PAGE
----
Land for railways: Why are rail surveys performed?

Land for railways: Why are rail surveys performed?

Published 3.10.2019

A railway infrastructure project involves various stages that have to be completed before the construction can begin. One of these important stages is the performance of a rail survey.

Picture of railway

Rail survey is an expropriation proceeding based on the Railways Act (110/2007) and the Act on the Redemption of Immoveable Property and Special Rights (603/1977). The rail survey is initiated by the Centre for Economic Development, Transport and the Environment (ELY Centre) after the railway engineering plan has been approved. Based on an approved engineering plan, the ELY Centre is entitled to redeem the areas and rights specified in the engineering plan. A rail survey is always performed when a railway section is constructed or improved and new land areas are required for the railway and the related equipment, maintenance roads and drainage ditches.

In the Luumäki–Imatra railway project, the South-East Finland ELY Centre is represented by Paula Mattila. In addition to holding a Master of Science degree in land surveying, Mattila has over 20 years of work experience in the state’s land acquisition proceedings.

“Nowadays rail surveys are performed through the ELY Centres. In rail surveys, the ELY Centre’s role is to represent the railway infrastructure manager, that is, the state. We initiate the rail survey by requesting for it from the National Land Survey of Finland,” Mattila explains.

What does the performance of a rail survey entail in practice?

Rail surveys are performed by an impartial expropriation committee. The committee comprises a land surveyor commissioned by the National Land Survey of Finland and two trustees. Tapani Pukki acts as Land Surveyor in the Luumäki–Imatra railway project.

“The primary task of a rail survey is to expropriate the required land areas for the railway infrastructure manager so that it can begin the construction operations. Another important task is to order compensations for the landowners for the expropriated land areas and other property. The expropriation committee performs the rail survey and makes all related decisions,” Mattila explains.

When determining the land value, the expropriation committee utilises, for example, the Official Purchase Price Register which enables establishing the market price of land in the area.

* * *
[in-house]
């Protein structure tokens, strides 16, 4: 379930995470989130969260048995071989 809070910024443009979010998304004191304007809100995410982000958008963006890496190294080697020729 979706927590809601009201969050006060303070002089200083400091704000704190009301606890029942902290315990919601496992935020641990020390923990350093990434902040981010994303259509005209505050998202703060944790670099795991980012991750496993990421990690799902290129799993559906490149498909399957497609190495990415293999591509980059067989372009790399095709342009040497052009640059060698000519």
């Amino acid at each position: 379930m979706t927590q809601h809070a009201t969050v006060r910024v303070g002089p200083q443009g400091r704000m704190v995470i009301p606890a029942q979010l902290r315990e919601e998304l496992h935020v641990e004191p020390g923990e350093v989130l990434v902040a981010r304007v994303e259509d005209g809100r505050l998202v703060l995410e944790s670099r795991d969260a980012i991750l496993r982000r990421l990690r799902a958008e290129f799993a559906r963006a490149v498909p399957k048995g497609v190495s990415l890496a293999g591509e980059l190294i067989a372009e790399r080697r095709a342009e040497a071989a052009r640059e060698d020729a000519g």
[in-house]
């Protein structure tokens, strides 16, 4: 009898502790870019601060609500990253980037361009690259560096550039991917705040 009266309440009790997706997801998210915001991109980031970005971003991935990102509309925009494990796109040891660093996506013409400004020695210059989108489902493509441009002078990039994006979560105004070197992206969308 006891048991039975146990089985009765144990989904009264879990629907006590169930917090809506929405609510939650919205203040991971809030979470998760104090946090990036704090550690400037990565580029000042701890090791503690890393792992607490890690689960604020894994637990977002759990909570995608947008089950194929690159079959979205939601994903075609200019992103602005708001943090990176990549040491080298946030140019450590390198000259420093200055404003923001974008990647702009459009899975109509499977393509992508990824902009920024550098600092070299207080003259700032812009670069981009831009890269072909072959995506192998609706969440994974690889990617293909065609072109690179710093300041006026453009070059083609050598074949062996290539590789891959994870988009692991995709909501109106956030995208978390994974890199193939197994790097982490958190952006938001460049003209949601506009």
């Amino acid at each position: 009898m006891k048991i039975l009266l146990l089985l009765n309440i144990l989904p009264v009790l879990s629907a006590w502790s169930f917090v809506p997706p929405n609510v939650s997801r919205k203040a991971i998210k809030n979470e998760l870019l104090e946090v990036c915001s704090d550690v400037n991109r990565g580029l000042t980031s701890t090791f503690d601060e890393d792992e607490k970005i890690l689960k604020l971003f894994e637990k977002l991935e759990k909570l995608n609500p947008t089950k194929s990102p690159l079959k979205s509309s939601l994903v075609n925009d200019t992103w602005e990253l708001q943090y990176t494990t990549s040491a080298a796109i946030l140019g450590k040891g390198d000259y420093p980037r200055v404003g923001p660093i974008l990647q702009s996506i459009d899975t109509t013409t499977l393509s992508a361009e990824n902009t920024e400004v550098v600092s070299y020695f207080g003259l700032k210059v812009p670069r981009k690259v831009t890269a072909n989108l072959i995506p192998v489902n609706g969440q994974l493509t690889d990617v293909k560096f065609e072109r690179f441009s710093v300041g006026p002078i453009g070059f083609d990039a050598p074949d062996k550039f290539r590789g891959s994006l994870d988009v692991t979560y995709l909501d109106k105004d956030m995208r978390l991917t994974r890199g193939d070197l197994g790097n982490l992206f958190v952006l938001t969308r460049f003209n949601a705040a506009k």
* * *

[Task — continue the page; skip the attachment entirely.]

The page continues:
“Safeguarding the landowners’ rights and ensuring that they receive adequate compensations is in everyone’s interests. The expropriation committee order most of the compensations, and in general, their decisions are beneficial from the landowner’s perspective,” Mattila states.

As the railway infrastructure manager’s representative, Mattila’s assignment is to prepare responses to the landowners’ compensation claims.

The two stages of rail survey

Rail surveys are performed in two stages. The first rail survey is performed at the initial stage, that is, when expropriating the railway areas and ordering compensations for the lost property.

The second rail survey takes place when the railway project is finished. In the Luumäki–Imatra railway project, this means the year 2023.

“In the second rail survey, the railway area’s realised borders and any harm and damage are examined. Of course, the expropriation committee prepares for the noise and vibration caused by the construction with various measurements in the first survey. Similarly, the committee endeavours to secure the access rights to the plots during the initial stage. Any harm and damage caused to real estates as a result of the railway project are compensated for in the second rail survey unless they have already been compensated for,” Mattila explains.

“If the work carried out in the railway construction site causes damage to the real estate, the landowner should contact the construction site management without delay rather than wait for the rail survey,” Mattila says.

The rail surveys are performed as the construction progresses. Mattila emphasises that in a private property, construction may not commence until the area has been expropriated. In the summer, the Luumäki–Imatra railway project involved an expropriation related to the twin track as well as another expropriation of a small land area in Muukko.

“In the near future, the National Land Survey of Finland will begin the field work, or marking the areas to be expropriated, for the sections Luumäki–Lappeenranta and Lappeenranta–Muukko. The objective is to begin the rail surveys of these sections in late 2019,” Mattila states.

Further reading

Information on the Luumäki–Imatra railway project